Examples of competencies measure
Working with colleagues
Developing self and others
Persuading and influencing
Communicating and presenting
Rating systems and fairness
The ranking system for Sidmak staff is basic. Staffs are considered to have either exceeded objectives (rating 1) met objectives (rating 2) or missed objectives (rating 3). The below table sets out the definitions:
An objective exceeded is equal to rating 1 and the definition is:
To score an overall Objectives Exceeded rating it is likely that there is significant evidence of consistently high performance across all the areas of work covered by the objectives.
Sometimes this may be easy to quantify. For example if an objective was achieved much easier than timescale at a reduced cost and with an enhanced result.
It is also likely that an 'exceeded' rating will also mean that the individual achieved despite significant difficulties. For example, there may have been unforeseen difficulties that the individual overcame in order to maintain progress.
An objective met is equal to rating 2 and the definition is:
To score an overall 'Objective Met' rating it is likely that evidence of achievement covers all the work areas for which objectives were set. This would reflect meeting all objectives.
In some situations an objective may have ceased to apply owing to circumstances beyond the individual's control. In such instances you should consider evidence of other performance achievements during the year which ought to be included in the review.
An objective missed is equal to rating 3 and the definition is:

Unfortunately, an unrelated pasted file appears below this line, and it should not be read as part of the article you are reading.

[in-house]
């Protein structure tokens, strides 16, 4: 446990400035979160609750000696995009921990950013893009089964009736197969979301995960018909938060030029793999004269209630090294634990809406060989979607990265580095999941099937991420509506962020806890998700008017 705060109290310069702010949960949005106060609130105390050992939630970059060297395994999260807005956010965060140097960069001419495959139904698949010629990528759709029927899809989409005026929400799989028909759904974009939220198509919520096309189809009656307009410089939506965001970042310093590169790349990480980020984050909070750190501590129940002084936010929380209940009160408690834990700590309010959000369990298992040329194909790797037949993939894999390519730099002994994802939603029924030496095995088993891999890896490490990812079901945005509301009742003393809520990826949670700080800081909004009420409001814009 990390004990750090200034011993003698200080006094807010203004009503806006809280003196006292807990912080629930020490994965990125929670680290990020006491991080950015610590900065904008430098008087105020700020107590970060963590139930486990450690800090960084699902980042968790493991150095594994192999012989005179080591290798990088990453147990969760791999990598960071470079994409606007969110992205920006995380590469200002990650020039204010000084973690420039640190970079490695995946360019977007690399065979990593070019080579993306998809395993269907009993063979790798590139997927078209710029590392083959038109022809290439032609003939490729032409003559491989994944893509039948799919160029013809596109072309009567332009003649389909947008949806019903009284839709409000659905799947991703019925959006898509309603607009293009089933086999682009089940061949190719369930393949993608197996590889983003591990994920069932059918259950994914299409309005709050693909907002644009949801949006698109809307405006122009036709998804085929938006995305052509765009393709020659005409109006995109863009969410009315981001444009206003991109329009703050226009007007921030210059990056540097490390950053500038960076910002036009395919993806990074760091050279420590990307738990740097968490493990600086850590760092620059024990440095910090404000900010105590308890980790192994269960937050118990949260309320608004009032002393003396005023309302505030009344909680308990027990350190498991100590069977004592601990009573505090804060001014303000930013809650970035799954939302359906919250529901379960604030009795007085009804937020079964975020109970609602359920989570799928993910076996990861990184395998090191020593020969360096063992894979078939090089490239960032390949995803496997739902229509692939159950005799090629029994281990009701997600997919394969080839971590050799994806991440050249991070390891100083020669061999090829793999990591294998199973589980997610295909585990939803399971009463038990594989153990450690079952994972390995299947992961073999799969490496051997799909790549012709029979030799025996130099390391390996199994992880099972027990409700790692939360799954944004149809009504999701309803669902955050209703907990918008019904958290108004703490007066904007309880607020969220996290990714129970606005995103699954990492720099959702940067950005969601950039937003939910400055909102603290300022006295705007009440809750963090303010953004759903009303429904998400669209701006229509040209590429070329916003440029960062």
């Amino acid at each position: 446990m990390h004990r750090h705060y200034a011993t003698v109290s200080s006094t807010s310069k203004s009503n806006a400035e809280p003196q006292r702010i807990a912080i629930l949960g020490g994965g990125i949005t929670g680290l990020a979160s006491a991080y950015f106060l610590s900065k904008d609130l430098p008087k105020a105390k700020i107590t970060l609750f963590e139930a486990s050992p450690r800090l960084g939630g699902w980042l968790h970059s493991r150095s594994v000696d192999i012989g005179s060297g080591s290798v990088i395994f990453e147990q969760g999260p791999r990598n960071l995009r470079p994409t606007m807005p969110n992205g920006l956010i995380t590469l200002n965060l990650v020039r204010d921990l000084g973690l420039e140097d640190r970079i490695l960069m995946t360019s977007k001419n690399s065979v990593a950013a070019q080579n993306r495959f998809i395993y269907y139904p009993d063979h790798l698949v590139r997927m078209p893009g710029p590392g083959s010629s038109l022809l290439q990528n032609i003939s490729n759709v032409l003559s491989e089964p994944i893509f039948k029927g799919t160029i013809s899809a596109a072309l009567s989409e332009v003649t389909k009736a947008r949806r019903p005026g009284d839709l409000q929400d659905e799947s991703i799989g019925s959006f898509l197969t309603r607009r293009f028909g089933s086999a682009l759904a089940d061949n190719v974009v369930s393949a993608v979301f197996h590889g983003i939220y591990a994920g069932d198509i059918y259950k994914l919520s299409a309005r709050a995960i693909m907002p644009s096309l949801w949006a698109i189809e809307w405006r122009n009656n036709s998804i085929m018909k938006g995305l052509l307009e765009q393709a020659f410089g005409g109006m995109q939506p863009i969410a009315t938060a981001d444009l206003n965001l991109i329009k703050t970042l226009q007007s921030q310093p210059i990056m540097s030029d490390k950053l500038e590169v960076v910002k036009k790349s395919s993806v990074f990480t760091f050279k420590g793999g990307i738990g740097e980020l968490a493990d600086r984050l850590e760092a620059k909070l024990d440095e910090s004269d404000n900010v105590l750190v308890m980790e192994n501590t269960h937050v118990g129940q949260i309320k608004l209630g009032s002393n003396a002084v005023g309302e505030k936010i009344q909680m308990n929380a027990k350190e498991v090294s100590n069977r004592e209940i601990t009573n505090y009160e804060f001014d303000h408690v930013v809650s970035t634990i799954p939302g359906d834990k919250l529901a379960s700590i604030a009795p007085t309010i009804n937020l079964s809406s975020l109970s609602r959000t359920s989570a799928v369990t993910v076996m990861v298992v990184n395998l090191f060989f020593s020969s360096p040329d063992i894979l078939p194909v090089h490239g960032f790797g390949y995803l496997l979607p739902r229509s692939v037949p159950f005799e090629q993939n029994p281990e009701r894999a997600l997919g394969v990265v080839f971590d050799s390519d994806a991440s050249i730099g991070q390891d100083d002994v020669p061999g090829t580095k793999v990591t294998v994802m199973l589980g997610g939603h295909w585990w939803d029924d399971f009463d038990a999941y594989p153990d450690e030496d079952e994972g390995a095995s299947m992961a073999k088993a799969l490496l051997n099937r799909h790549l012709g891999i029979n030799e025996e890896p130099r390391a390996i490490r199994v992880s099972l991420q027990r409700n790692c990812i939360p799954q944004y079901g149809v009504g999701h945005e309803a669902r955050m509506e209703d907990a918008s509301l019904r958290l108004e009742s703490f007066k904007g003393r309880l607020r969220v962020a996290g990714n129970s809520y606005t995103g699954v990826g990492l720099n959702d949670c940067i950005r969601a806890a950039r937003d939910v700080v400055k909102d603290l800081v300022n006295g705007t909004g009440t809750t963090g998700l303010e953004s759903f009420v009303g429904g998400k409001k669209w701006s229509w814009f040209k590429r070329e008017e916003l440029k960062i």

The 'Objectives Missed' rating is likely to apply when there is evidence of under performance across the work areas for which objectives were set, provided the individual can be held personally accountable for the lack of result.
Care is needed here. For example, in the management of projects with high levels of complexity, it is necessary to identify the elements for which the individual is accountable, especially if the project has a mix of interrelated activities and involves many people.
Fairness of the system is considered important. Research by Cook and Crossman (2004) suggested that the perceived fairness of the system itself contributes to overall perception of fairness. The issue of accuracy is performance assessment is a problematic one (Atwater and Yammarino 1997). Many studies on performance appraisal focus on the fairness/appropriateness of rating systems. Earlier research by Henderson (1984) suggested that almost all employees are extremely wary of performance ratings. Later work by Harrison and Goulding (1997) revealed results of research into ratings within libraries. Their work suggested that subjectivity can be a problem where appraisers and appraises are colleagues. They further suggest that managers may be uncomfortable with criticizing staff they work closely with, and a tendency towards centralized rating could apply. Giving criticism in a constructive way can be a very delicate subject (Rees and Porter 2003). Bascal (1999) argues that managers tend to avoid confrontation by scoring generously. More recent research suggests that the ratings system can be perceived as a dishonest annual ritual. Employees themselves generally do not want to hear bad news, especially about themselves (Ashford 1999).